page 1
page 2
page 3
page 4
page 5
page 6
page 7
page 8
page 9
page 10
page 11
page 12
page 13
page 14
page 15
page 16
page 17
page 18
page 19
page 20
page 21
page 22
page 23
page 24
page 25
page 26
page 27
page 28
page 29
page 30
page 31
page 32
page 33
page 34
page 35
page 36
page 37
page 38
page 39
page 40
page 41
page 42
page 43
page 44
page 45
page 46
page 47
page 48
page 49
page 50
page 51
page 52
page 53
page 54
page 55
page 56
page 57
page 58
page 59
page 60
page 61
page 62
page 63
page 64
page 65
page 66
page 67
page 68
page 69
page 70
page 71
page 72
page 73
page 74
page 75
page 76
page 77
page 78
page 79
page 80
page 81
page 82
page 83
page 84
page 85
page 86
page 87
page 88
page 89
page 90
page 91
page 92
page 93
page 94
page 95
page 96
page 97
page 98
page 99
page 100
page 101
page 102
page 103
page 104
page 105
page 106
page 107
page 108
page 109
page 110
page 111
page 112
page 113
page 114
page 115
page 116
page 117
page 118
page 119
page 120
page 121
page 122
page 123
page 124
page 125
page 126
page 127
page 128
page 129
page 130
page 131
page 132
page 133
page 134
page 135
page 136
page 137
page 138
page 139
page 140
page 141
page 142
page 143
page 144
page 145
page 146
page 147
page 148
page 149
page 150
page 151
page 152
page 153
page 154

Over the years, Colors has invested heavily in developing good farming practices and in building the infrastructure for the business. "We have seven fruit packaging operations across the country that we either own completely or have invested in. Around 40 per cent of our produce goes through our own packaging operations, significantly strengthening our control of the product grading and the packaging for the final market," Farrell continues. Investment has also gone into freight forwarding and clearing services, as well as packaging material supplies which are a major cost to the business.Farrell believes, however, that the company's future depends on developing a strong sustainable business strategy, and rolling this out across the business and through the supply chain. "The concepts of economic, social and environmental sustainability resonate very strongly with our own corporate values," he says. "This is not an altruistic endeavour. There are in our view unavoidable business imperatives that make this such a key subject for our future success. "South Africa has many socio-economic challenges, Colors FruitApril 10 53particularly in rural areas, and as a company with direct farming interests as well as being dependant on a primary agriculture supply base, we are going to feel very directly the effects of climate change," he continues. "So as a company we have asked two questions. Can we see ourselves as a long lasting, healthy organisation if we are drawing our work force from increasingly dysfunctional communities with family breakdown, poor health or poor education? And the answer is an emphatic no. Likewise for climate change-can we see ourselves surviving into the future where there's increased water stress, declining soil health and a changing climate? The answer to us is again clearly no. In fruit production, temperature and water are critical to our ability to produce a crop. We have therefore concluded that we must do something to pro-actively develop strategies to manage within and mitigate these realities of our business environment."As a result of these deliberations, a sustainability strategy has been developing over the past four years. This strategy is driven through the sustainable business function which comprises three main pillars. The first is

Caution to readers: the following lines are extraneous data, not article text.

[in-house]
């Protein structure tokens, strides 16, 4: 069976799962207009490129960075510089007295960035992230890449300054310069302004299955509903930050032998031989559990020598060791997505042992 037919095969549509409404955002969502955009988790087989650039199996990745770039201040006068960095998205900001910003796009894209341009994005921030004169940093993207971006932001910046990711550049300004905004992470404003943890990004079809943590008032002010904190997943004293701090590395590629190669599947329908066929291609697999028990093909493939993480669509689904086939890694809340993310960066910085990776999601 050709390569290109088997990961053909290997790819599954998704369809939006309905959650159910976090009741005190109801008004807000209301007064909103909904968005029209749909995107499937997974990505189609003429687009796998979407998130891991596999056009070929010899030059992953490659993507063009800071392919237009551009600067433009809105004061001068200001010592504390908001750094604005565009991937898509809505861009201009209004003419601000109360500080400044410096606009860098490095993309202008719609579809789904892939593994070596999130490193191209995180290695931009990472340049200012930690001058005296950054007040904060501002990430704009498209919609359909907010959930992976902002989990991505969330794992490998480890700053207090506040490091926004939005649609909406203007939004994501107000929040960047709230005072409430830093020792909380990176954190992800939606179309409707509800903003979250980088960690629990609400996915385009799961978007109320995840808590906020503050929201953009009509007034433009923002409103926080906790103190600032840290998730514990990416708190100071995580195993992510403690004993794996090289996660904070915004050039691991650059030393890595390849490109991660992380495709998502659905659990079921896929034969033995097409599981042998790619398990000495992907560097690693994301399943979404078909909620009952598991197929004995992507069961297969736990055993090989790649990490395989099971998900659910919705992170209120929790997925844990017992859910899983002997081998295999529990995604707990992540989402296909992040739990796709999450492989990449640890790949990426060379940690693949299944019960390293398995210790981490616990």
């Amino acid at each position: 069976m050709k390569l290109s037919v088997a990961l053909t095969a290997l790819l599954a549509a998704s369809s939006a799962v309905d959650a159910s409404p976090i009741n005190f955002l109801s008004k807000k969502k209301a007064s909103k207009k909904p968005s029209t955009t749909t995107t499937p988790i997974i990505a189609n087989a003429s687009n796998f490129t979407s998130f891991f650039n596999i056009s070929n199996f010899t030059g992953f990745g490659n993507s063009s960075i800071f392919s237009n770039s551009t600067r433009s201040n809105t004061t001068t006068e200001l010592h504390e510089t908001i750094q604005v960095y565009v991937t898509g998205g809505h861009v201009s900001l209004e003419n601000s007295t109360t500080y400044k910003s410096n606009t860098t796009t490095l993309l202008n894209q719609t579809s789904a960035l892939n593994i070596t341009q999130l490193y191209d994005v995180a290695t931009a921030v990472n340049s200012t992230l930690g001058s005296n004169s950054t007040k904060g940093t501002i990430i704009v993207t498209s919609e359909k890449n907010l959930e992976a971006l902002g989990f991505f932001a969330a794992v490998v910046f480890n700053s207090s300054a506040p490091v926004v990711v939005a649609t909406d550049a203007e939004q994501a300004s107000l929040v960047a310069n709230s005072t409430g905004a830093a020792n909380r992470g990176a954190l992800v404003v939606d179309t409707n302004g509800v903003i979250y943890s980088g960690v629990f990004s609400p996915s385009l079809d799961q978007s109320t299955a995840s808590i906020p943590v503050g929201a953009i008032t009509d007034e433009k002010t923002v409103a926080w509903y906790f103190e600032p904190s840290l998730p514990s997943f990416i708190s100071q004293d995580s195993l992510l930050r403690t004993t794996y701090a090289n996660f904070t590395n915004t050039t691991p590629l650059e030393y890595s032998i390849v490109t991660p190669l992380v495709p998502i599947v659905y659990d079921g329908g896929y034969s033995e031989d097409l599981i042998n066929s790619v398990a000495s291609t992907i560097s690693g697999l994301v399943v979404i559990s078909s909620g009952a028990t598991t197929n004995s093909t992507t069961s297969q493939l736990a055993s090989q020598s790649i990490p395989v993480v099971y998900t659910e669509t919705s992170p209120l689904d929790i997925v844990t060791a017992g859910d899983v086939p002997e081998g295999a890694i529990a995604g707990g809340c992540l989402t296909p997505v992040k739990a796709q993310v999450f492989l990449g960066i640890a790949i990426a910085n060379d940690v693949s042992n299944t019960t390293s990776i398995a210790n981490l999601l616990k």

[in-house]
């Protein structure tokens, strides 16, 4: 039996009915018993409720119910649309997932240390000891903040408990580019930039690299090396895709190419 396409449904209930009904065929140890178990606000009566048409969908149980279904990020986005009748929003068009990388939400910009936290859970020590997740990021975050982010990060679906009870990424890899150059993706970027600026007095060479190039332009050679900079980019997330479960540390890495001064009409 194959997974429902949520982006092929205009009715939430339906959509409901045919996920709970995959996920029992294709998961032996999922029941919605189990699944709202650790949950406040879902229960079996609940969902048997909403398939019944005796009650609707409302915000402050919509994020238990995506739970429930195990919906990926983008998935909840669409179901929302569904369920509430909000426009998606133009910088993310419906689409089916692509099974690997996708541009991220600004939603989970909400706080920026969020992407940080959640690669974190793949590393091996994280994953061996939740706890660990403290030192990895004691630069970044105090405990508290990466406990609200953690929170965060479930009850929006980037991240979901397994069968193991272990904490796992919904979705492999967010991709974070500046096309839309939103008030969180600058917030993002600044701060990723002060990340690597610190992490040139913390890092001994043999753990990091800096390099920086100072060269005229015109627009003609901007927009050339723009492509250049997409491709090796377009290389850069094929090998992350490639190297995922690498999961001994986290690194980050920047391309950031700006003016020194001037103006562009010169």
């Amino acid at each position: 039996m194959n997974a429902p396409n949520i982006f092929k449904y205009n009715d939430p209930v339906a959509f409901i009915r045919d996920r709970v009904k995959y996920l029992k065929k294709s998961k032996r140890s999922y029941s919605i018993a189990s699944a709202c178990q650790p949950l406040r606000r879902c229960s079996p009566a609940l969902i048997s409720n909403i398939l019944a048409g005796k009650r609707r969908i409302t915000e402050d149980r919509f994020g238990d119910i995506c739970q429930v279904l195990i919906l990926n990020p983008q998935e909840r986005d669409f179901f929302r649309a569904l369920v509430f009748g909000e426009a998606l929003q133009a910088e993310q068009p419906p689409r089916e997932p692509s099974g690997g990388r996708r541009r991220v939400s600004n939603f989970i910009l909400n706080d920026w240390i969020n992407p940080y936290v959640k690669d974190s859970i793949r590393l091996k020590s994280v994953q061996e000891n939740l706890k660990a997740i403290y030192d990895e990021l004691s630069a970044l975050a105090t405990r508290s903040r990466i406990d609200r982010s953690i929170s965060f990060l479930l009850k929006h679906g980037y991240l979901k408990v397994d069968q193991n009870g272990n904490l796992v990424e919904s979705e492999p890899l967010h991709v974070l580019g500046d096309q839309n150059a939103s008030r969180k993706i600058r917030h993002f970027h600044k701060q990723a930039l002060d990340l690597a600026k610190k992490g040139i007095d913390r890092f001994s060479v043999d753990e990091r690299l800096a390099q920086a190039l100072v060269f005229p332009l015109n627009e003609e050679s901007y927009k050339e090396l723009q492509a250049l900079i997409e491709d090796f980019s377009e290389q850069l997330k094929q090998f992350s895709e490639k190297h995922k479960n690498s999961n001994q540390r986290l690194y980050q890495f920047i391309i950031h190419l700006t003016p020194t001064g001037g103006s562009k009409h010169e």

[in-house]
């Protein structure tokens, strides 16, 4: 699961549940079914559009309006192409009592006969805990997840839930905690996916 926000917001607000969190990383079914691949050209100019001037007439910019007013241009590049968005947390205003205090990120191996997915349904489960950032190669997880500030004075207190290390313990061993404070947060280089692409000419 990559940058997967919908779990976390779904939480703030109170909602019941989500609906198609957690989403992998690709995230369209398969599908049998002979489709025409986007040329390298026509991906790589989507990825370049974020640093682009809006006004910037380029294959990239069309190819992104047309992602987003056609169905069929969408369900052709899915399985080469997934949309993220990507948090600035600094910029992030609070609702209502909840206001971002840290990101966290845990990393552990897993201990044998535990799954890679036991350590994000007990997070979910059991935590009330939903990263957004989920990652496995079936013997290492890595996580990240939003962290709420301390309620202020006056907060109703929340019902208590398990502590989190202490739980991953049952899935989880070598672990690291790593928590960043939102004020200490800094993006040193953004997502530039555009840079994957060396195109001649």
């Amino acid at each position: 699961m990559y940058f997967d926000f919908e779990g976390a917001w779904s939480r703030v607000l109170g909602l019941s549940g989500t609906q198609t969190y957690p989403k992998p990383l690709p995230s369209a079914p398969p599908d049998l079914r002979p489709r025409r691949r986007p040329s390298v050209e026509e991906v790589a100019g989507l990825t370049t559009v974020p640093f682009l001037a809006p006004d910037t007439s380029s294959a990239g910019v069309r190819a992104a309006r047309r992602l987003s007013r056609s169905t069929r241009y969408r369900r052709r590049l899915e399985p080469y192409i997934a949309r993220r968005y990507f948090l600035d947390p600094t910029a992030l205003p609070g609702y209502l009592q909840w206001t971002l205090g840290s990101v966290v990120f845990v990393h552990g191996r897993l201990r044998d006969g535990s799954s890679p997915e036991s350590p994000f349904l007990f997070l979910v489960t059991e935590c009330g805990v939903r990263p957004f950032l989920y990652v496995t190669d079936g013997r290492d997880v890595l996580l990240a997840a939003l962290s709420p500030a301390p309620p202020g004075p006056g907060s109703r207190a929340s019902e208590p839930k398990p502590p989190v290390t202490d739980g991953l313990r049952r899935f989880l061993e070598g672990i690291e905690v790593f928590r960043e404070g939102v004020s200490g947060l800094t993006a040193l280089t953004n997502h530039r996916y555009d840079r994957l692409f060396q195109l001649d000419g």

54 April 10the standards pillar. This defines the standards by which the company operates, and covers many conventional elements such as food safety, quality management and traceability compliance. Within this pillar, however, Colors has developed some interesting new concepts. Its Ethical Trade Programme is a code of best practice in good labour management, and was formulated by combining the principles of the Ethical Trade Initiative (ETI), a UK initiative which most of the retailers are affiliated to, with the labour law of South Africa. "We are using this as a base code by which to audit our supply base, to identify non-conformance and to stimulate continuous improvement in labour management," Farrell says. By providing suppliers with guidelines, training and support material, the company hopes to stimulate progress that goes far beyond mere compliance."We are also in the process of developing a sustainable farming manual for our growers," Farrell says. Over the years, farmers have been confronted by an increasing number of compliance schemes aimed at certifying their adherence to good agricultural practices, ethical trade, environmental stewardship and food safety. Each contribute to promoting an element of sustainable farming; but the manner in which these schemes have been implemented has caused confusion and increased costs, and has failed to achieve their aim. Working with the WWF, Colors is collating and packaging all these requirements, together with other subject areas currently not covered by these schemes, into a single comprehensive sustainable farming guide that it will then introduce to each of its growers. The aim is to have a single and logically structured body of knowledge on sustainable fruit farming that can form the basis of a comprehensive sustainable farming management system for farms. "It's a fairly extensive exercise, but we're hoping to have something meaningful in place by the end of next year."The second pillar of the sustainability function is the Colors Academy, which looks beyond the core business operations to the education and welfare of its workers and the communities of people associated with the farms and pack houses. This is approached from three perspectives: social development; education and training; and health services.From the health angle, all the standard things are provided. There are health clinics on the farms, along with programmes for AIDS awareness, alcohol and substance abuse. Social development is promoted through social clubs and life skills training. From the educational angle, the company provides education and training for people of all ages, improving their literacy and numeracy skills. "Our approach with the Academy is to start with our own farms and pack houses and to use them as incubators for developing the ideas, then to take that out across our supply base," Farrell comments.New schemes are also in development, and the Colors Academy is currently trialling a crèche-based early childhood development programme for pre-school children, aimed at providing them with the numeracy, literacy and communication skills they will need if they are to take full advantage of their first years in school. The Academy has also developed a nutrition programme for the children and workers on its farms, providing three nutritionally balanced meals a day. This is an essential support to the educational progress of the children and of particular importance for the farm workers who are very often engaged in strenuous physical work, particularly during the harvest season.The initiatives are being rolled out through a carefully selected network of service providers. "We're now two years into the Academy programme, and we've become more confident and sophisticated in putting these initiatives together into a format that other farms can easily adopt," Farrell says. The third pillar of the sustainability strategy covers environmental matters. "And this is very pertinent to us because we're an agribusiness and dependant on climate, weather, water and soil. It's our means of production."In 2007 the company completed a full lifecycle assessment of carbon emissions across the entire supply chain, and has been using that to identify methods for reducing its carbon footprint. "Flowing out of that, for example, is our Biochar project. This uses woody waste from our fruit orchards, which is charred and reapplied to the soil. It not only sequesters carbon in the soil and offsets our carbon emissions but also has positive benefits for soil health."The other pressing environmental concern, of course, is the increasing scarcity and deteriorating quality of water in South Africa. To address this, Colors is currently studying water usage across its entire supply base and analysing the "The concepts of economic, social and environmental sustainability resonate very strongly with our own corporate values"